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Apple Migrates to Intel

Written on June 7, 2005

The big news in consumer computing this week seems to be the
announcement of Apple switching processors to Intel chips from IBM’s
PowerPC. I come to this news with quite a bit of scorn and derision,
but partly that is because I started out with bitterness towards Apple.
I spent the years between 1986 and 1996 using Macs, and in that time I
became an application user – not a computer user. I could invent
nothing, develop nothing, and there was no hint that there were creative
properties to computing devices in those years. I am not the only one
who found the Mac to be too confining – Neal Stephenson wrote an essay on the
subject. I frequently wish that I had spent those years learning and
using Unix, which would have given me a much broader set of skills than
the ability to double-click. So I did not come to this news with an
open mind, and further thought on the subject has led me to the opinion
that Apple has, once again, made a massively bone-headed move.

I am not suggesting that Apple should have stuck to the PPC chips – they
have not been advancing and are not providing an advantage to the
company. You can be as big a fan as you like of the architecture, but
if no one can make it speed up, and no one can make it’s
"better" features actually perform better, then it is time to
move on. That said, going to Intel is idiotic. Intel has been getting
it’s butt kicked by AMD for a few years now, and they are still
providing us with 1970’s technology today. Most importantly, by going
to a commodity chipset, Apple has paved the way to having their precious
software work on cheap, generic machines, which will radically undercut
their hardware sales. Apple is a company that needs to focus – either
make hardware or software, but stop trying to do both as a seamless
"experience". Some suggest that assuming Apple doesn’t sell
OS X for generic hardware, it will get ported to generic hardware and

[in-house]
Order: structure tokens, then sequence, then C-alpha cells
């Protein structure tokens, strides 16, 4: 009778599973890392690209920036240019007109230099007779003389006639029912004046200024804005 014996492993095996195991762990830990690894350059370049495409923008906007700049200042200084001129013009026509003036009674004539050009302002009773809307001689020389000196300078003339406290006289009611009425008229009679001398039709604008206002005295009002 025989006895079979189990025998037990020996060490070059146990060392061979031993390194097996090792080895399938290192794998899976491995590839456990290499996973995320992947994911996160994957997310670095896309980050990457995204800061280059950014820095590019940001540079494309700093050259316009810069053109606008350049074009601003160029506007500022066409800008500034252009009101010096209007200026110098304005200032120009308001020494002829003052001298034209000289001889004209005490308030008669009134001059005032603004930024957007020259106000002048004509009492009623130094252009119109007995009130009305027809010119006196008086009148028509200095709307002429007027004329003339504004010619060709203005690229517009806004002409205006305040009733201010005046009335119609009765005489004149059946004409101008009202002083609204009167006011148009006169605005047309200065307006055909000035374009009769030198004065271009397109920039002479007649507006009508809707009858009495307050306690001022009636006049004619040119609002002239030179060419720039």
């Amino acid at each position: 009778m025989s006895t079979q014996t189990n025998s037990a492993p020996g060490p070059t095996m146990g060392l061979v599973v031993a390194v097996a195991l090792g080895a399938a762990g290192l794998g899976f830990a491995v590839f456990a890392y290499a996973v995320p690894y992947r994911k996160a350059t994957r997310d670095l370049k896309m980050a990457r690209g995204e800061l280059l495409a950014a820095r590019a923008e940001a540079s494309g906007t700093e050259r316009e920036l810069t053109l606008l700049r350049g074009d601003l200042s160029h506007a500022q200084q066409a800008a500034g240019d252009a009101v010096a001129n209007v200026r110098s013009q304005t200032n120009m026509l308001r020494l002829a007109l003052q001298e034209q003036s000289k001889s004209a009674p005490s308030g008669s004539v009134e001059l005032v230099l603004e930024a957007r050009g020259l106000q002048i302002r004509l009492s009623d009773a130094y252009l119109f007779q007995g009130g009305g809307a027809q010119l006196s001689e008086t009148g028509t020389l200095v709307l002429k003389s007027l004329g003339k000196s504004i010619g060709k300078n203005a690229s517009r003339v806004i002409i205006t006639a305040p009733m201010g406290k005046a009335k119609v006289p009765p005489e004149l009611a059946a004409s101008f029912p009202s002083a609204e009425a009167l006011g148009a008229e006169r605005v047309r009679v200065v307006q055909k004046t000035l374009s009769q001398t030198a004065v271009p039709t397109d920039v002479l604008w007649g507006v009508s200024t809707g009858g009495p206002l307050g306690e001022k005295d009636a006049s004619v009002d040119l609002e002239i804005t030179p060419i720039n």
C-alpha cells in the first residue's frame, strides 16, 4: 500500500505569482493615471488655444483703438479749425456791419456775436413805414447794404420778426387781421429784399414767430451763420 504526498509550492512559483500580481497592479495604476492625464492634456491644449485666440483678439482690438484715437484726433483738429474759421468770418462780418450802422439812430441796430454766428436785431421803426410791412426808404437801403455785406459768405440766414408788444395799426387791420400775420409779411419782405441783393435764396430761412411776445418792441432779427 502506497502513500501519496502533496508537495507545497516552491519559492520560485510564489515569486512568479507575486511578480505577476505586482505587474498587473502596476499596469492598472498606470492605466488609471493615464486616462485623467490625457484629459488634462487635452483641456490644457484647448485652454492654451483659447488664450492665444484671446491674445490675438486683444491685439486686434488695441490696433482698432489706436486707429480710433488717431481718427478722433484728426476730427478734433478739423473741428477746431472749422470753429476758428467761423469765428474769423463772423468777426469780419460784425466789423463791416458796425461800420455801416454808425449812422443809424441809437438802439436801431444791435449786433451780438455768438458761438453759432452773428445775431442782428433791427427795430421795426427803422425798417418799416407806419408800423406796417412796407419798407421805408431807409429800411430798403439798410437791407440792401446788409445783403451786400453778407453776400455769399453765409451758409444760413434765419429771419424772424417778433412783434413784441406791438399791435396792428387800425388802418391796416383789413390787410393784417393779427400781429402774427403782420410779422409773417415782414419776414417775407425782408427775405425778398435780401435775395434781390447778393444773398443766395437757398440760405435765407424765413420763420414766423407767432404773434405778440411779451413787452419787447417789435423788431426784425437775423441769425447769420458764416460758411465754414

widely pirated. I think that this is true, and it will hurt both Apple
and Microsoft, because neither one will make money from it. Some
suggest that the lack of support will dissuade people from this, but
that is not th case for the home user at all (though it is a major
deterrent for business). How much support is provided by Apple or
Microsoft now? Sure, there’s someone you can call, but I’ll tell you to
reboot for free, and I can ignore you just as well as a big company.
User-level support is practically non-existent for any OS – you need a
community or a third-party service vendor to get any real help.

Perhaps the most important issue is control – with both Windows and OS X
you get very little control over the system you use, and if you exert what
little control you have, you frequently find that you have voided your
support contract. On Windows you have control over your hardware, but
if you change too much you’ll have to re-register your copy of Windows.
Also, if you want to change a behaviour or fix a bug you have to wait,
and to buy a new product sight-unseen in hope of fixing it. I am no
longer willing to do that. I no longer up proprietary software because
it denies me that ability to control my computer for no benefit.

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